Tribal masks from West Africa show ancestors, spirits and invisible forces. Into common ceremonial events, the people express moral and important social and religious values of the community, with the African tribal masks a symbolic and artistic reflection provides this value.
The specific associations of African masks are very different in the different tribes, but it is universal that the artists create masks, as well as the people who wear the masks during ceremonies are held in high esteem.
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Therefore, only certain men can wear the masks. These men are either chiefs or kings, the elders of the tribe or perhaps those with high social status.
Mask making is widespread among the Maasai to produce some amazing works of art. The art of mask-making is passed from father to son. Together with the teachings of the process of mask design is, incorporating the teachings of the symbolic meaning of each component in the mask.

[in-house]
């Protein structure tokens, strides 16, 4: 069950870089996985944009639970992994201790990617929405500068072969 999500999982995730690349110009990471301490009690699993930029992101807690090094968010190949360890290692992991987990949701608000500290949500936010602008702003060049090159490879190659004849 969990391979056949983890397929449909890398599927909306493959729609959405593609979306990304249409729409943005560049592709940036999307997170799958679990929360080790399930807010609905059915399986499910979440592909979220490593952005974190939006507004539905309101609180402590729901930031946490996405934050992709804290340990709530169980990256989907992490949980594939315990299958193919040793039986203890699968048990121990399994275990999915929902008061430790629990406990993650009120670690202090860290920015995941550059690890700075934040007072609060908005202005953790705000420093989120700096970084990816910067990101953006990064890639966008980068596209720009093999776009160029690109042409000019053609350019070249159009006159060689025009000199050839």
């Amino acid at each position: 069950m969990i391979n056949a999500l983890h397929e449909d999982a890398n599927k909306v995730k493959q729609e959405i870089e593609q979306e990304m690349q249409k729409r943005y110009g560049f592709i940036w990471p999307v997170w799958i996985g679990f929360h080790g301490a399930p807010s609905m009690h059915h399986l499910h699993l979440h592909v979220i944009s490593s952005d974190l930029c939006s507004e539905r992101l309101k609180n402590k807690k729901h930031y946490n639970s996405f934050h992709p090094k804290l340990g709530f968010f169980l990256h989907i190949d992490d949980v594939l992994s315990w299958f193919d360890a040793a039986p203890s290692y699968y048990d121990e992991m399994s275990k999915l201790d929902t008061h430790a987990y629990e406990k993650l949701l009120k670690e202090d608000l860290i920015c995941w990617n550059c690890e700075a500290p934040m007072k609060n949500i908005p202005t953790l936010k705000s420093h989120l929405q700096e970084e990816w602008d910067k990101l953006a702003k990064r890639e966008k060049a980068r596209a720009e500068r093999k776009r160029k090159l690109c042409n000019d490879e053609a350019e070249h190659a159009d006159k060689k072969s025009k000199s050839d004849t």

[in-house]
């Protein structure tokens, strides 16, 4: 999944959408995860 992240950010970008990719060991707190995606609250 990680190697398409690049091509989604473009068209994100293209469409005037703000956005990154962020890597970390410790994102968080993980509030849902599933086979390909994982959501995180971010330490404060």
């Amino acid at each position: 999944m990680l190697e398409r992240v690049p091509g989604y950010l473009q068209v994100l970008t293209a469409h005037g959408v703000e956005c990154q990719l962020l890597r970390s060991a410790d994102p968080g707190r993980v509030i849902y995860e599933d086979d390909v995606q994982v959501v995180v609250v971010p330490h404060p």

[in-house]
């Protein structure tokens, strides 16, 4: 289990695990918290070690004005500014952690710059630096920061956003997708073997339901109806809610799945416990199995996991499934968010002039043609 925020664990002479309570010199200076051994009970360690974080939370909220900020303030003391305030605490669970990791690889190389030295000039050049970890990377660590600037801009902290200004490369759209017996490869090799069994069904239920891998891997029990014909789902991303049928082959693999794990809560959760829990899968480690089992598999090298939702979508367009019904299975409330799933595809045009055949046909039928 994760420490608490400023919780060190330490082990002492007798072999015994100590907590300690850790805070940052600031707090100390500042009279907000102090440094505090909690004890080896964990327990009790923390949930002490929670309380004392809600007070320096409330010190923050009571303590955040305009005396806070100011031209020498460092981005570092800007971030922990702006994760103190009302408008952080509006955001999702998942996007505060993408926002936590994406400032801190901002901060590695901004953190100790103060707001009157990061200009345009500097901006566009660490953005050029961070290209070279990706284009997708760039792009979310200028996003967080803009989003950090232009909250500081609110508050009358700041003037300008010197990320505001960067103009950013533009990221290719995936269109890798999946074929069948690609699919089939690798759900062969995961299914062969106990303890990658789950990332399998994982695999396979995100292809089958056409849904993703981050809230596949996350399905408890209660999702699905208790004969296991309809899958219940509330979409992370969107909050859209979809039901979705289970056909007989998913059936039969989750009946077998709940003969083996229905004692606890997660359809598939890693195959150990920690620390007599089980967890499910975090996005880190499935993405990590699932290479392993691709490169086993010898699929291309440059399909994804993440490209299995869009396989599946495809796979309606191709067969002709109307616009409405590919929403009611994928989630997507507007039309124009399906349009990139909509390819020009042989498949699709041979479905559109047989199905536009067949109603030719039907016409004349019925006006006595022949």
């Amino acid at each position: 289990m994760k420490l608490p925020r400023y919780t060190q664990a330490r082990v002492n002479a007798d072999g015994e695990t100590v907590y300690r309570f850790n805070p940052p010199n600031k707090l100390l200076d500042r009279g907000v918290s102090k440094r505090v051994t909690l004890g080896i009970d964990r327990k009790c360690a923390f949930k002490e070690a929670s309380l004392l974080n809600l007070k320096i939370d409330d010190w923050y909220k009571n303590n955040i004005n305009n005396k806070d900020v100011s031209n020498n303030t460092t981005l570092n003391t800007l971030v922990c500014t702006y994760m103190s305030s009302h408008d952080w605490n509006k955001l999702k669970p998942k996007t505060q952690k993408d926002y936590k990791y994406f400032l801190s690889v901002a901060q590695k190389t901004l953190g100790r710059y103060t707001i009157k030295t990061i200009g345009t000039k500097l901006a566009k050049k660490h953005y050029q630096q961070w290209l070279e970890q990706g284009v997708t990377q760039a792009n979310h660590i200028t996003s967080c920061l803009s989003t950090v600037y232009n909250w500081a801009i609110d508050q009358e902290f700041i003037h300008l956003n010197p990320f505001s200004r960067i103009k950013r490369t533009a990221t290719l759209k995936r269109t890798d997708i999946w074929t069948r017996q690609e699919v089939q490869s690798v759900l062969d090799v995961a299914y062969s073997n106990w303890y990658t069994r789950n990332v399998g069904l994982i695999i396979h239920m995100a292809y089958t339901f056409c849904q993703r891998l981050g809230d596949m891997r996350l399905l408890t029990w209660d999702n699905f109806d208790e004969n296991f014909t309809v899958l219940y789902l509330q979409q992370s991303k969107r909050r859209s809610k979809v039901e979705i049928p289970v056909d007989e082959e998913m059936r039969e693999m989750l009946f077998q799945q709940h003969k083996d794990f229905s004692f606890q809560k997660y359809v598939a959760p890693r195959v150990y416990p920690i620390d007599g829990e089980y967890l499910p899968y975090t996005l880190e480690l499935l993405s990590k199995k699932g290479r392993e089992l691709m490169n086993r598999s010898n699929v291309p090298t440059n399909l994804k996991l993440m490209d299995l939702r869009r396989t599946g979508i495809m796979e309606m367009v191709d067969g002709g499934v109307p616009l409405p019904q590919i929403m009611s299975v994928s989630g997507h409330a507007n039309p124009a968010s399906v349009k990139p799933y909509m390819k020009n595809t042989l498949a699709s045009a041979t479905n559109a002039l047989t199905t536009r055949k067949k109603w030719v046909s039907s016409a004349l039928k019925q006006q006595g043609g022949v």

Dances from West Africa, where masks are worn, includes most ceremonies and events like initiation rites, weddings, births and deaths. It is believed that when a person puts on a ritual that individual losses conceal a personal identity and so the mind is that represents the mask.
This modification of the individual is supported by additional costumes, especially dance moves and specific music. What happens to this transformation is that the individual embodies a medium for communication between members of the community and the spirit is made possible by the mask carrier.
Each rule whether it be the ancestors, nature or magic, has a pantheon of spirits and these spirits have their own mask. It can display as many as nearly 100 masks any being or power and honor.